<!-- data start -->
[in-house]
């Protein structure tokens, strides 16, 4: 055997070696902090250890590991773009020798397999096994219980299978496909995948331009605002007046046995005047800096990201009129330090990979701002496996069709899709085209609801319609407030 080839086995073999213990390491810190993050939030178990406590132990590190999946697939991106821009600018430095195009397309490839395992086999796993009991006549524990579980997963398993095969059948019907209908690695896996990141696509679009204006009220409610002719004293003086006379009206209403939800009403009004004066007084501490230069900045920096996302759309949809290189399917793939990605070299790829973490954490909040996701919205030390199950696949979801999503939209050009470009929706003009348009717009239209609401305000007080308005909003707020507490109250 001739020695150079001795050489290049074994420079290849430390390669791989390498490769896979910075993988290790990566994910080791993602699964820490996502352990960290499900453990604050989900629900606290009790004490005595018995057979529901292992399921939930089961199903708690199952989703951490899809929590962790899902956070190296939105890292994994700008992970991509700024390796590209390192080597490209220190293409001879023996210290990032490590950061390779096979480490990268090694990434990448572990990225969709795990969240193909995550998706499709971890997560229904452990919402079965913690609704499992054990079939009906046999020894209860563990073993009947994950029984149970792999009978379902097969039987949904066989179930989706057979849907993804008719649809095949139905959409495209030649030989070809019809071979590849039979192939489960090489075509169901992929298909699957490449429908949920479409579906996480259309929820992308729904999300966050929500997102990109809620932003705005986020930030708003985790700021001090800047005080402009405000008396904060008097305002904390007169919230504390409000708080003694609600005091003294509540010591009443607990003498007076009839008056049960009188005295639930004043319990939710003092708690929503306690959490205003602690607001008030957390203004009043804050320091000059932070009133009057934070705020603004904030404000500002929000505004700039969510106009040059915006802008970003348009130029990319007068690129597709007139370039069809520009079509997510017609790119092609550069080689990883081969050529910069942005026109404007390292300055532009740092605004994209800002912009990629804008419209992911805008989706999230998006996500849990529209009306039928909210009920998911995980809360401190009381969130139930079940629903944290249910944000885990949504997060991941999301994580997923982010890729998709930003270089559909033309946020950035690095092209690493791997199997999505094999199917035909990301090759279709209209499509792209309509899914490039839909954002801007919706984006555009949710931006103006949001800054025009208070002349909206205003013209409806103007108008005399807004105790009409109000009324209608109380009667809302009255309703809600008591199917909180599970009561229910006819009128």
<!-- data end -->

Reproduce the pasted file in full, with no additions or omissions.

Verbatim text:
[in-house]
């Protein structure tokens, strides 16, 4: 055997070696902090250890590991773009020798397999096994219980299978496909995948331009605002007046046995005047800096990201009129330090990979701002496996069709899709085209609801319609407030 080839086995073999213990390491810190993050939030178990406590132990590190999946697939991106821009600018430095195009397309490839395992086999796993009991006549524990579980997963398993095969059948019907209908690695896996990141696509679009204006009220409610002719004293003086006379009206209403939800009403009004004066007084501490230069900045920096996302759309949809290189399917793939990605070299790829973490954490909040996701919205030390199950696949979801999503939209050009470009929706003009348009717009239209609401305000007080308005909003707020507490109250 001739020695150079001795050489290049074994420079290849430390390669791989390498490769896979910075993988290790990566994910080791993602699964820490996502352990960290499900453990604050989900629900606290009790004490005595018995057979529901292992399921939930089961199903708690199952989703951490899809929590962790899902956070190296939105890292994994700008992970991509700024390796590209390192080597490209220190293409001879023996210290990032490590950061390779096979480490990268090694990434990448572990990225969709795990969240193909995550998706499709971890997560229904452990919402079965913690609704499992054990079939009906046999020894209860563990073993009947994950029984149970792999009978379902097969039987949904066989179930989706057979849907993804008719649809095949139905959409495209030649030989070809019809071979590849039979192939489960090489075509169901992929298909699957490449429908949920479409579906996480259309929820992308729904999300966050929500997102990109809620932003705005986020930030708003985790700021001090800047005080402009405000008396904060008097305002904390007169919230504390409000708080003694609600005091003294509540010591009443607990003498007076009839008056049960009188005295639930004043319990939710003092708690929503306690959490205003602690607001008030957390203004009043804050320091000059932070009133009057934070705020603004904030404000500002929000505004700039969510106009040059915006802008970003348009130029990319007068690129597709007139370039069809520009079509997510017609790119092609550069080689990883081969050529910069942005026109404007390292300055532009740092605004994209800002912009990629804008419209992911805008989706999230998006996500849990529209009306039928909210009920998911995980809360401190009381969130139930079940629903944290249910944000885990949504997060991941999301994580997923982010890729998709930003270089559909033309946020950035690095092209690493791997199997999505094999199917035909990301090759279709209209499509792209309509899914490039839909954002801007919706984006555009949710931006103006949001800054025009208070002349909206205003013209409806103007108008005399807004105790009409109000009324209608109380009667809302009255309703809600008591199917909180599970009561229910006819009128």